Participation in the SC21 programme has given us the tools we need to lead in a challenging and competitive marketplace, and we were particularly delighted last month to be acknowledged with SC21 Gold for the third consecutive year. 2020/21 has been very challenging in terms of on time delivery and it has been with immense effort from all our people that we continued to bring a performance of 99.86% in delivery and 99.98% in quality when everything around us was so uncertain.
RGN: While the COVID-19 pandemic has hit our industry very hard, there have been some green shoots amid the crisis, including fresh momentum behind longhaul single-aisle operations. Is IPC Mouldings seeing fresh business from this particular part of the market?
Liddle: We are analysing ramp up scenarios and readiness through to 2024 based on a hypothetical acceleration of demand. We can certainly see potential of a return to 2019 rates during 2023 which is one year earlier than originally thought. There is fresh momentum behind long haul single aisle operations, and we are paying particular attention to Airbus A320 and Boeing 737 MAX.
RGN: Are you targeting a specific market share for content involving plastic injection moulded parts and assemblies aboard Airbus A320neo family or Boeing 737 MAX series aircraft, specifically? Any other aircraft types?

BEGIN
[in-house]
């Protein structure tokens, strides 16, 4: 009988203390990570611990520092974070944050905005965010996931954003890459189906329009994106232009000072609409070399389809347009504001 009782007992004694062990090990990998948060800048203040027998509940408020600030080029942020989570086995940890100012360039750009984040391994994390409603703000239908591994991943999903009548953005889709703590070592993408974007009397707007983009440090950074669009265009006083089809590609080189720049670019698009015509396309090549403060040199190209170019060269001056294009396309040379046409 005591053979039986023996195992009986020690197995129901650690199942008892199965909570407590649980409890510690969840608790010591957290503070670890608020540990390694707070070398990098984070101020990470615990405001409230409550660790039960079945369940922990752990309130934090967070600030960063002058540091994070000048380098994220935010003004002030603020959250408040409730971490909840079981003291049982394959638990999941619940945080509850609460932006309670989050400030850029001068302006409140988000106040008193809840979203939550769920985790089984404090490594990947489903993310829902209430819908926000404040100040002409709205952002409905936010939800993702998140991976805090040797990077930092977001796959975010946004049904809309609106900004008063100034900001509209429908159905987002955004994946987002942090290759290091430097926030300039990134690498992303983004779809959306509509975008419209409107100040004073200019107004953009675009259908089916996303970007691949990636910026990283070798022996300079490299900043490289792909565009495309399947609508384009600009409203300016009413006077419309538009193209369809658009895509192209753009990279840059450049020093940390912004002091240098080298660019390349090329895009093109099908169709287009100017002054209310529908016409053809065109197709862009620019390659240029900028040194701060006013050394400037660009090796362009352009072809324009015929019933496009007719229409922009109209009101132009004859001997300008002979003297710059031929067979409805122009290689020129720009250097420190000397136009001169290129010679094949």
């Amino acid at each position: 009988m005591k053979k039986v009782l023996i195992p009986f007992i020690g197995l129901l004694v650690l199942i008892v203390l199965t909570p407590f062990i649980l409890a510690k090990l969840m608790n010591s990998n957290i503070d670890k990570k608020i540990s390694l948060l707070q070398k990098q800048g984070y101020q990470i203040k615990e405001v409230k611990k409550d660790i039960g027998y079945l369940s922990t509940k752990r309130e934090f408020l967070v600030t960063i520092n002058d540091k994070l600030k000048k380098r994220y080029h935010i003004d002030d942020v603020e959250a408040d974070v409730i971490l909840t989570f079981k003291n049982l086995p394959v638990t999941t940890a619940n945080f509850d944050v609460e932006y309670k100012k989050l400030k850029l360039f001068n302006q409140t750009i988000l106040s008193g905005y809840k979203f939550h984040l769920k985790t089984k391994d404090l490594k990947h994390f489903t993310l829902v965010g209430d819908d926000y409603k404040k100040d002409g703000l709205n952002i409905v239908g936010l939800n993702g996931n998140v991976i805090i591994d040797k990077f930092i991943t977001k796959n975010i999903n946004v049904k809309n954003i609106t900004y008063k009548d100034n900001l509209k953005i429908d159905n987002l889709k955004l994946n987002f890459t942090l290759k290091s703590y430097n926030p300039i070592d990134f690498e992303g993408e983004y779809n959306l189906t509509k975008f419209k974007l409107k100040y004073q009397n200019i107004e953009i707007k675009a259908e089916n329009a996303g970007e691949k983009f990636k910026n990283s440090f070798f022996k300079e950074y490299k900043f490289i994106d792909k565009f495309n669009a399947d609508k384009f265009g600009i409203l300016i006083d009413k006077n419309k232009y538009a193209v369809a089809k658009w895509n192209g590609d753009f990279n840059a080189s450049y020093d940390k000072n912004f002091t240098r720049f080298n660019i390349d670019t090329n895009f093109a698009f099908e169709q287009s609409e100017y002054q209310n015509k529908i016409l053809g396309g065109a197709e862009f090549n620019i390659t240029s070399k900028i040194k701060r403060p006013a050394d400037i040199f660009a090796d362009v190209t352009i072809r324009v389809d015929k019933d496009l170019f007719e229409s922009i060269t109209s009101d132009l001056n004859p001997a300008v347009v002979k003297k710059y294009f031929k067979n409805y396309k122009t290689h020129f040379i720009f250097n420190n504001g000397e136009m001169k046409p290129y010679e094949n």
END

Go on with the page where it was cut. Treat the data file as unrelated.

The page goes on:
Liddle: The pandemic has brought many challenges, challenge drives improvement and improvement drives opportunity, so while we acknowledge the multiple and complex challenges we also acknowledge the opportunity and rewards. Our parts and assemblies can be found across all aircraft types and all seating platforms from economy to business class and first class.
The advantages of the use of injection moulded plastics in interiors are precision, high repeatability, lower costs, impact resistant and lighter weight which makes the aircraft lighter, extends range and uses less fuel. There is an extensive range of materials available and with their light weight and resistance to high temperatures and corrosive materials, plastic materials are a great choice to replace components historically made of metal alloys or rubber.
RGN: Also, can you discuss how the ungrounding of the MAX has benefitted your business?
Liddle: It is what it is. As a business we can adapt and realign, the success of our customers and ultimately Airbus and Boeing will always have a filter down effect on SMEs in the supply chain. Boeing has 56 more single-aisles on backlog than at the start of the year due to MAX gains so hopefully there will be light at the end of the tunnel.
RGN: Is IPC Mouldings eyeing any new business opportunities or market segments that it’s at liberty to discuss?
Liddle: As IPC Mouldings emerges from the crisis management stage of the pandemic, key to a successful transition period is retaining the current skillset for rebuild and diversifying into other sectors.
As we all evolve and become more aware of negative environmental impacts, IPC Mouldings is committed to improving our carbon footprint by introducing energy improvements and the sustainable use of resources. We are keen to explore cleantech and build on future opportunities where we can make an informed and positive impact on our journey to carbon reduction.
- Joanne Liddle leads IPC as Northern Ireland becomes seatmaker hub
- Managing supply chain quality in complicated times
- Boltaron achieves true recycling of aerospace grade thermoplastic
- Press Release: NI companies take flight to AIX Expo in digital cabin
All images credited to IPC Mouldings